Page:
The Gaelic Ireland exhibition explores life in the Middle Ages, during the times of High Kings and Chieftains.
In the period that became known as the Ascendancy, grants of land were made to English settlers in recognition of services rendered to the Crown, usually in a military capacity. This was largely at the expense of old Irish princes and chieftains.
The lands granted to Sir John King in 1603 had, for centuries, been controlled by the Mac Dermott Clan.
The Mac Dermotts (Mac Diarmada) were the ruling dynasty over a large part of Connacht. The official residence of the Clan was at Moylurg, an estate the King family would later rename as ‘Rockingham’. Today Moylurg is the home of Lough Key Forest and Adventure Park.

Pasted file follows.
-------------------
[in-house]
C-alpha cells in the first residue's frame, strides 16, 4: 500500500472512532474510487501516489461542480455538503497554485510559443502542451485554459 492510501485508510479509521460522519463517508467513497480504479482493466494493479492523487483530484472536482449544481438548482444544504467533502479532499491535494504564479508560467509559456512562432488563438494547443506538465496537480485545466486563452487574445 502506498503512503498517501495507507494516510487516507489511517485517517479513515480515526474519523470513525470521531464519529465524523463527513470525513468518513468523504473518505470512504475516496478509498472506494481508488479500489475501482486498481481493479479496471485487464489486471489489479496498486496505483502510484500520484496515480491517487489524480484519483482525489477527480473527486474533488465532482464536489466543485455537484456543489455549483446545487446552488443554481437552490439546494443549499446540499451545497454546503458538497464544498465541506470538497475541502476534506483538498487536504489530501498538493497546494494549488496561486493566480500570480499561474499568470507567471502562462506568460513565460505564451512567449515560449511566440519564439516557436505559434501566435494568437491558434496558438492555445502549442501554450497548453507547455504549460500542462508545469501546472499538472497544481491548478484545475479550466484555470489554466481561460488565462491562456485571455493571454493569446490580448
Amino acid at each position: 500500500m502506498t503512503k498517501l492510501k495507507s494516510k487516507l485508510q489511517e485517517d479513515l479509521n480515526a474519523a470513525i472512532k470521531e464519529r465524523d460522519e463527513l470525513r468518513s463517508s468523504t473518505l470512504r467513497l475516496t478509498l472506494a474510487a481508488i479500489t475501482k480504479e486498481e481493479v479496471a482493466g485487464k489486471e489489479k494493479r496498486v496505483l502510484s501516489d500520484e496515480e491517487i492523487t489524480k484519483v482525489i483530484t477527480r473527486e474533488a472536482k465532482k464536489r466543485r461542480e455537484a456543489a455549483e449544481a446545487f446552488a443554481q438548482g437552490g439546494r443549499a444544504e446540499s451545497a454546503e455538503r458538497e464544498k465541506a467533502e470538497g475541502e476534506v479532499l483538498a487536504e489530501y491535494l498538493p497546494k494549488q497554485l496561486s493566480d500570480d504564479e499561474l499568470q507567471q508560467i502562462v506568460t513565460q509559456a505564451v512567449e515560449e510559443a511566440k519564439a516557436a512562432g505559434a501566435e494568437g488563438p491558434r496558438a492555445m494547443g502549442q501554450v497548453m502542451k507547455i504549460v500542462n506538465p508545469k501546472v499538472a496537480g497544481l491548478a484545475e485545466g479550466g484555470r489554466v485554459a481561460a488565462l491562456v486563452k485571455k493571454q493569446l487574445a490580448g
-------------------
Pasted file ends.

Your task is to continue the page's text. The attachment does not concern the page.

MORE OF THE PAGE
The Gaelic Ireland exhibition at King House depicts celebratory feasts, looks at the harsh realities of daily life and recounts the tragic legend of Úna Bhán Mac Dermott.